Now the company’s facing the wrath of Public Citizen, the consumer advocacy group, which has written an open letter and started a petition asking eBay to reverse its policy on class action suits and to update other elements of the user agreement that make it more difficult for users to take grievances to court, if they come to that.
Public Citizen is also asking that eBay remove a clause that requires users to mail in written requests to opt out of another provision for forced arbitration — effectively a clause that restricts how users can take legal action against eBay if they have a grievance over company misconduct.
To be clear, this is just a public calling out, not a legal action in itself. Public Citizen is known for taking big companies to court over issues like online free speech — it won cases against WalMart and Koch Industries in this area. The petition is one way of testing out just how big a deal the eBay changes are for consumers, and while it may help to persuade eBay to change its policy, it could also serve as a call to action if it doesn’t.
Public Citizen describes writing a letter and sending it through the mail a “strange requirement for a company whose entire business platform is online.”
“To put it charitably, eBay’s requirement that opt-outs be submitted through traditional mail raises questions about the sincerity of its commitment to permitting users to protect themselves,” Robert Weissman, president of Public Citizen, writes in the letter.
But in the meantime, for those who are signing the petition and want to opt out of the forced arbitration amendment, Public Citizen’s offering a form letter that you can download and print out to send via snail mail.
Public Citizen notes that even if the arbitration clause does not get removed, it hopes that “at least” it gets rid of the provision that prohibits class action lawsuits. “Especially for low- and moderate-dollar disputes, the prohibition on class actions effectively bars users from taking any formal action at all,” Weissman writes in the letter.
The key bit of eBay’s policy on class actions is this (the caps and bolding are eBay’s from its user agreement):
YOU AND EBAY AGREE THAT EACH OF US MAY BRING CLAIMS AGAINST THE OTHER ONLY ON AN INDIVIDUAL BASIS AND NOT AS PART OF ANY PURPORTED CLASS OR REPRESENTATIVE ACTION OR PROCEEDING…
It’s not clear but it appears that eBay’s ability to restrict class action may come from this ruling from the Supreme Court last year on the matter. The company has been the subject of at least one successful class action lawsuit in the past, so this may also be behind this development.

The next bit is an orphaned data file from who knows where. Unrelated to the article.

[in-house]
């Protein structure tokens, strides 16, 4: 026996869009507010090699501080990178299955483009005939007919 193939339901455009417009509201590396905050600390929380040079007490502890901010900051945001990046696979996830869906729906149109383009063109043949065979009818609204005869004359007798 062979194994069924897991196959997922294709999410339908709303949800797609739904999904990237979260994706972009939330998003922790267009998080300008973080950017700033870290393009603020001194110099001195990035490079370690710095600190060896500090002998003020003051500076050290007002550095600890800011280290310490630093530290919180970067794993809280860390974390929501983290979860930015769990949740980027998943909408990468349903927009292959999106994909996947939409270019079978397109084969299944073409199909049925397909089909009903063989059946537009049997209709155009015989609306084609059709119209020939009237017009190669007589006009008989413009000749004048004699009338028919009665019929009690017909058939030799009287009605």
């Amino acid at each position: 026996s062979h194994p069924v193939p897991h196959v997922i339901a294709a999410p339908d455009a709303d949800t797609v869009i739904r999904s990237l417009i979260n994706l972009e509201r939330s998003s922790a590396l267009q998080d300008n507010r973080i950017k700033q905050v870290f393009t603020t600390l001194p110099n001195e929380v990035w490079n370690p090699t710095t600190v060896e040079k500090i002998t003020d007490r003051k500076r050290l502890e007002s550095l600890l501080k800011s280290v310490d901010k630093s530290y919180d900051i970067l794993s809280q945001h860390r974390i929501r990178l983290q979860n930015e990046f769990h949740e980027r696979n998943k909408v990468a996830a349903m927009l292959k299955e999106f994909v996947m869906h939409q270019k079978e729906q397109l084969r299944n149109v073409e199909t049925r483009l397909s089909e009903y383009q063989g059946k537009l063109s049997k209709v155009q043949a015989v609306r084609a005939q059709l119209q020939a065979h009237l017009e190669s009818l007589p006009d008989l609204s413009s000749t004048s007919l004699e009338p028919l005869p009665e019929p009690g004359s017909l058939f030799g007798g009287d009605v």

The new provisions have already come into effect for new users; and they are due to take effect for existing users on October 10. They appear to apply to users only of eBay.com, although we have seen that they will also be extended to PayPal, too come December. It’s not clear whether operations in other countries like the UK are also affected. We have reached out to eBay for a response and will update this post as we learn more.
Update: eBay’s response, in which it notes that its changes are to improve the time for resolutions.
eBay recently updated its User Agreement to provide clarity around our policies and stay current with changing laws as our business and service offerings evolve. The arbitration provision encourages swift and reasonable resolution as opposed to litigation that can be protracted, expensive and often dissatisfying to customers. We believe this approach will benefit both eBay Inc. and our customers. eBay has provided users with the option to opt out of the arbitration provision if they do not feel it is right for them and their account will remain active
The spokesperson also notes this also provides a route out of the second part of the provision having to do with class action: “By opting out of the arbitration provision, a user opts out of the class action waiver.” It’s still a question, though, of whether eBay’s changes are obvious and easy to refrain from for users.
And another response from Christine Hines, Public Citizen’s Consumer and Civil Justice Counsel:
“We want to help eBay users to be aware of and understand the company’s recent actions, that it is squashing their rights with these provisions. The petition will also help in informing the company of its users’ disapproval of this new policy. eBay also tells users they can opt out of the arbitration clause but then requires them to send a letter to the company by mail….it was a strategic decision because eBay knows that most of its users are not going to send a letter in the mail to opt out of the provision. Many users may not even be aware of the consequences, that their legal rights have been severely restricted.
“The company’s actions are unjust, but not illegal. The U.S. Supreme Court has broadly interpreted a federal law – the Federal Arbitration Act – to permit companies to force their customers into individualized, secret arbitration to resolve disputes. As a result, consumers, for the most part, cannot access the court system. According to a Supreme Court decision last year, AT&T Mobility v. Concepcion, companies may also insert class action bans with forced arbitration clauses. This is despite the fact that some states had previously determined that class action bans are “unconscionable” and essentially let companies off the hook for wrongdoing.”
Founded in 1995 in San Jose, CA, eBay connects millions of buyers and sellers globally in the world’s largest online marketplace, utilizing PayPal to ensure secure transactions. The company also operates specialized marketplaces such as StubHub, the world’s largest ticket marketplace, and eBay Classifieds sites, which together have a presence in more than 1,000 cities around the world. eBay items can be sold either via a silent auction, in which users input the maximum price they are willing to...